Several places, aside from Yellowstone, have worked for me in this regard. Death Valley National Park is another location that beckons me to return repeatedly due to its proximity to my home.
You don’t do multiple exposures or use intentional camera movement (ICM). Is that something you would like to experiment with, or does it not interest you?
Although ICM isn’t my main interest, I experiment with it in my color work from time to time. I experience a lot of hits and misses but occasionally it surprises me by elevating a familiar or mundane scene to a different level. ICM is one of the techniques I turn to when I need a creative boost.
Multiple exposures, on the other hand, I rarely do because I think it is quite hard. It involves different techniques ranging from stacking multiple images of the same (or similar) scene for a dreamy effect to the more intricate process of selecting and layering images creatively and harmoniously to tell a story that a single image alone cannot achieve. To me, the concept behind multiple exposure holds greater significance than pure aesthetics. Although multiple exposure is not my favorite tool for achieving creative results, I enjoy seeing others’ work and remain open to experimenting with it.
Would you like to have more time to photograph or are you satisfied with your current pace?
I would certainly like to have more time! Due to family commitments, frequent or extensive travel isn’t feasible for me now. My time for editing photos or reading about photography is also quite fragmented. However, not being able to travel frequently has its perks. It gives me time to go through my photos and finish editing before the next trip. Therefore, even if I had more time to photograph, I would like to maintain a balance between photographing and post-processing work.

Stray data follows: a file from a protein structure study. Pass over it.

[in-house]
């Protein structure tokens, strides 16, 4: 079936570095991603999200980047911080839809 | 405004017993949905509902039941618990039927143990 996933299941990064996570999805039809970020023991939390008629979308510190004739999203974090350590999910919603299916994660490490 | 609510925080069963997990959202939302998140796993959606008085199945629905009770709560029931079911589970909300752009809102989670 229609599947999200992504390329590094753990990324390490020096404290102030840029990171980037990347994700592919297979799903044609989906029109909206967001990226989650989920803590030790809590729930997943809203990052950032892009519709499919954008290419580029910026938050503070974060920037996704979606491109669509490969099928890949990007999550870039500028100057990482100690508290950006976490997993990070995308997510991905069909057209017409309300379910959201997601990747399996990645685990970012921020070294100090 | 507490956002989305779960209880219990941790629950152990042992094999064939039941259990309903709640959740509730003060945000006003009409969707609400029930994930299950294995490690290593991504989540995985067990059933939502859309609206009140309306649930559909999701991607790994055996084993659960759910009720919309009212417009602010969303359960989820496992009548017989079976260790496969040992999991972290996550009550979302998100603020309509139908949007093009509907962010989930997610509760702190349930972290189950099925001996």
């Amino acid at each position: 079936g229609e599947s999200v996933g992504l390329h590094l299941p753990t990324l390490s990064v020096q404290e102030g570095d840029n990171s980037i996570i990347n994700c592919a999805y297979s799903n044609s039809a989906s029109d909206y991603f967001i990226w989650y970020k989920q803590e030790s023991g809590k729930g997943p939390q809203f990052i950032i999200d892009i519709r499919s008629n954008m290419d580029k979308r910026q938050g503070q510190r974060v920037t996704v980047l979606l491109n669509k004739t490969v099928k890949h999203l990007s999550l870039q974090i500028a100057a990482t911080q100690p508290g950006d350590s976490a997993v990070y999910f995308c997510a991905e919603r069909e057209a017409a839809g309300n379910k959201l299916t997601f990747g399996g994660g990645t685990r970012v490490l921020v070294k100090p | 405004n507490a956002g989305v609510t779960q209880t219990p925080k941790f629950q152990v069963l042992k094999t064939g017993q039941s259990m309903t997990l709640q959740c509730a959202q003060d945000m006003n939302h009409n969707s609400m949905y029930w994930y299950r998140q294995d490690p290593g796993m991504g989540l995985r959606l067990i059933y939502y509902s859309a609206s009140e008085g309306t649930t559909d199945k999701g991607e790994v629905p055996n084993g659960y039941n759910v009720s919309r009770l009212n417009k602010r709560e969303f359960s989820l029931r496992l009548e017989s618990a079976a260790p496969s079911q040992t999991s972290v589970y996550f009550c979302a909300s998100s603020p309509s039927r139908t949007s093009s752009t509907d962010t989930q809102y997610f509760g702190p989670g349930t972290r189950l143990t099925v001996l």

You mentioned wanting to express emotion and connection with nature. Could you describe some of the emotions you want to express? What story are you trying to tell with your images?
A sense of wonder, mystery, solitude, calm, quietness are among the emotions that I feel in connection with nature and want my images to convey.
What other subjects or landscapes would you like to photograph?
Eventually I want to photograph people. But I am an introvert – I chose landscape because I don’t need to interact with people. Perhaps, over time, I will step out of my shell. For now, I am content with photographing only landscape.
How do you find titles for your images?
I’m not good at that at all! Finding the right title is always a challenge. I aim for titles that are concise. If I can share any tips for titling my images, it is to reflect on my feelings about the scene or dig deep into what I want this image to convey. If I can articulate an answer in sentences to these two questions, I then look for a way to condense the sentences into a few words to form the title.